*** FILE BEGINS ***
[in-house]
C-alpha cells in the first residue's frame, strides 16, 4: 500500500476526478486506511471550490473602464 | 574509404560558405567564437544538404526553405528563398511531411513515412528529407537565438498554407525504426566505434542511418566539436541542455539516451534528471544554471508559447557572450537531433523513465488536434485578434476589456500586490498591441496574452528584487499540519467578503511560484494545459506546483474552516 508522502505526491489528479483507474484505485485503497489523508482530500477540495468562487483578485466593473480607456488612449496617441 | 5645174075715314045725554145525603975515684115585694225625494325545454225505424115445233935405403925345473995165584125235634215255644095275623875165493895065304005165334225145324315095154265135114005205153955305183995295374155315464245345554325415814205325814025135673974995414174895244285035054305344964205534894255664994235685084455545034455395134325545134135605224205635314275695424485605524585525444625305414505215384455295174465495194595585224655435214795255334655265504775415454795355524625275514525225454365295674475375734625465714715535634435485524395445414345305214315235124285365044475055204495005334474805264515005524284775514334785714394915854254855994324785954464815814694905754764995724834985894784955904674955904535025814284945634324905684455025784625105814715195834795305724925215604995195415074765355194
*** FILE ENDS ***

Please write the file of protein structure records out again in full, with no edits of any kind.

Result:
[in-house]
C-alpha cells in the first residue's frame, strides 16, 4: 500500500476526478486506511471550490473602464 | 574509404560558405567564437544538404526553405528563398511531411513515412528529407537565438498554407525504426566505434542511418566539436541542455539516451534528471544554471508559447557572450537531433523513465488536434485578434476589456500586490498591441496574452528584487499540519467578503511560484494545459506546483474552516 508522502505526491489528479483507474484505485485503497489523508482530500477540495468562487483578485466593473480607456488612449496617441 | 5645174075715314045725554145525603975515684115585694225625494325545454225505424115445233935405403925345473995165584125235634215255644095275623875165493895065304005165334225145324315095154265135114005205153955305183995295374155315464245345554325415814205325814025135673974995414174895244285035054305344964205534894255664994235685084455545034455395134325545134135605224205635314275695424485605524585525444625305414505215384455295174465495194595585224655435214795255334655265504775415454795355524625275514525225454365295674475375734625465714715535634435485524395445414345305214315235124285365044475055204495005334474805264515005524284775514334785714394915854254855994324785954464815814694905754764995724834985894784955904674955904535025814284945634324905684455025784625105814715195834795305724925215604995195415074765355194